Treasure Trawling At
Charleston's Old Market
Low Country sweetgrass baskets are available for purchase at Charleston's Old Market.*
By Natasha Lawrence
Downtown Charleston is home to an eclectic shopping bazaar that is as vibrant a venue today as it was in the 1800s.
Charleston Market (843-853-8000), also called the Old City Market, is made up of multiple buildings, mostly open air. It is not a flea market, however.
Not surprisingly, it sprawls along the aptly named Market Street, between Meeting and East Bay streets. A charming touch: romantic carriages drawn by horses and mules await visitors outside the market.
At the Beginning
Interested in history? The 200-year-old market was created when a wealthy Charleston family donated land near the waterfront for a permanent public market. It soon became a bustling commerce center attracting local farmers, sharecroppers, fishermen and merchants. Since its inception, Charleston Market has survived natural disasters, economic downturns and even the turmoil of war.
Most visitors will enter the market through the portico of the Greek-style Market Hall, built in 1841. If you’re a Civil War history buff, head up the stairs lined with ornate iron railings to the Daughters of the Confederacy Museum (843-723-1541, www.scudc.org), 88 Market St.
Shoppers who remain at ground level usually enter the market building just off Meeting Street and follow a winding corridor to peruse the permanent shops.
Heading outside through the opposite end of the establishment, visitors can then stroll through several alfresco buildings. Vendors sell souvenirs, T-shirts, and local and imported arts and crafts.
Traditional Sweetgrass Baskets
The market is a great place to watch the creation of sweetgrass baskets. This intricate art form has been passed down from generation to generation by West African slaves who arrived at Charleston in the 1700s and 1800s.
Sweetgrass is harvested seasonally. It is combined with bulrushes, palmetto leaves and long pine needles to create baskets of extraordinary shapes and designs. Usually the artists sit and work just outside the entry points. A few have stands within the market itself.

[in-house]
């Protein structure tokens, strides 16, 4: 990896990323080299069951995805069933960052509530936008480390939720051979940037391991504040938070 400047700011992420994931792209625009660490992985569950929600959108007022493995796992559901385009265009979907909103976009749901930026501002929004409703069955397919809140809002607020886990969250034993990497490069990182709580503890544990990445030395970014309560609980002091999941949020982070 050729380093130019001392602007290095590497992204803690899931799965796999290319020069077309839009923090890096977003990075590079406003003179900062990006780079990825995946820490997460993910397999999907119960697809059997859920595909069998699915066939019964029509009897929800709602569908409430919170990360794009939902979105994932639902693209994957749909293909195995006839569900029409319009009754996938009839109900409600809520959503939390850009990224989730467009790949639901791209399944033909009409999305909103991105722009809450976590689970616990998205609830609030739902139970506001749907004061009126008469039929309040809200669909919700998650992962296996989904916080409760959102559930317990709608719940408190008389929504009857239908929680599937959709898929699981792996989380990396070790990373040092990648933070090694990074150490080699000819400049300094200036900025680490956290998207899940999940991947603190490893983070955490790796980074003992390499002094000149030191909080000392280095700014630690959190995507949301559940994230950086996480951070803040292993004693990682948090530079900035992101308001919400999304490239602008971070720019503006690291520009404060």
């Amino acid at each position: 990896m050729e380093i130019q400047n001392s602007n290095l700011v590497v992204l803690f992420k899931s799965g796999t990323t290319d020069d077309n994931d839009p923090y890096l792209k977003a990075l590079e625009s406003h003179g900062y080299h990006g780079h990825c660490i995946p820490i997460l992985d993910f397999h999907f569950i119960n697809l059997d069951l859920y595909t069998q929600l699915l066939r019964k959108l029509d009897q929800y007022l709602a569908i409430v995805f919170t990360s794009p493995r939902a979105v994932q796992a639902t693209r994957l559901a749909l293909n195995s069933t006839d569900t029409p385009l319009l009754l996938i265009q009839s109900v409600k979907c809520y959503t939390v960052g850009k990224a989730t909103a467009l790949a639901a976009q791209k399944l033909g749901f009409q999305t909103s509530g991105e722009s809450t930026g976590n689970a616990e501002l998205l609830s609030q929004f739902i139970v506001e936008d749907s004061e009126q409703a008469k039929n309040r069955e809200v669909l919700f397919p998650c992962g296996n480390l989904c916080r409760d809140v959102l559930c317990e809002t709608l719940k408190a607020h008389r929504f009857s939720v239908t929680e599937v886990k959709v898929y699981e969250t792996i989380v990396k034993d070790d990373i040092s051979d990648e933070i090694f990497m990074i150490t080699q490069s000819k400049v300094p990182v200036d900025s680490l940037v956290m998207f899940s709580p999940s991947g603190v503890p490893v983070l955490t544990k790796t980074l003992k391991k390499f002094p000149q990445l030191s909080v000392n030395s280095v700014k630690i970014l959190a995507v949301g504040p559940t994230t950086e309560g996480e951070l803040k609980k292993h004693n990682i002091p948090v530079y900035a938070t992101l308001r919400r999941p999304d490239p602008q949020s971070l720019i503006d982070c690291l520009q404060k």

Many sweetgrass weavers use a filed-down iced tea spoon as a tool to pry open a strand of pine needles. Then they slip a strip of sweetgrass through, and wind and tighten the row. The art requires skill and a strong hand.
Spacing of stitches and tightness of weaving are important for workmanship quality. Each artist has their own style. Most sign and date their work. It may take several days to create one basket with a lid.
Elaborate baskets could fetch hundreds of dollars. Small baskets are more affordable. Earrings, barrettes, pins, bracelets and small Christmas ornaments made of the material sell for $15.
Hats, Food, Maps and Baubles
Food lovers will find much to their liking in the market, including Carolina Low Country spices, sauces, sweet goods and gourmet treats. Visitors also can shop for art, jewelry, leather goods, holiday ornaments, clothing, perfume and books, along with some antiques.
The Charleston Hat Man is also known as the Country Gentleman (843-723-9819), 188 Meeting St., Bldg. A. This firm sells all kinds of hats, from Stetsons to bowlers to Charleston baseball caps.
Noah’s Nook, also known as Charleston Christmas Corner (843-722-8002), 188 Meeting St., Bldg. A, is the best place to buy holiday ornaments and decorations.
Make It Personal (843-722-3411, www.makeitpersonal-online.com), 188 Meeting St, Bldg. A, specializes in custom monogramming.
Seeking historical maps, flags or artifact replicas? Then check out Old Historical Views (843-723-7708), 188 Meeting St., Bldg. A. If you want to purchase local art, you might visit Lucky Charleston Horseshoe (e-mail: email@example.com), 188 Meeting St. Bldg. D, for decorative, recycled Charleston horseshoes.
In addition, Deborah Reeves Arts (843-327-5947, www.deborahreevesarts.com), 188 Meeting St. Bldg. D, sells hand-painted ornaments depicting Charleston’s historic buildings.
The market is open daily from 9:30 a.m. to 5 p.m. Mondays to Saturdays, and from 1 p.m. to 5 p.m. Sundays. It’s just a few blocks from Charleston’s cruise pier. Those arriving by car can use either the municipal parking garages or metered street parking.
One tip? Wear comfortable walking shoes. It’s easy to spend a few hours exploring the market and surrounding historic district.
Check out our Food & Wine themed Travel Section (click on Food & Wine in this page's lower right column) for tips on downtown historic district restaurants.
For More Information
Contact the Charleston Area Convention & Visitors Bureau at 843-853-8000 or www.charlestoncvb.com.
Freelance writer Natasha Lawrence resides in the Charleston area. She contributes to Internet travel Web sites and such publications as Savannah Magazine, Northern Virginia Magazine, Alaska Business Monthly and Florida Woman. She has also written several guidebooks and guest lectures for cruise ship enrichment programs on journal writing and calligraphy
*Photo is owned, copyrighted and used with permission of the Charleston Convention & Visitors Bureau. All rights reserved. Please do not link to nor copy this photo.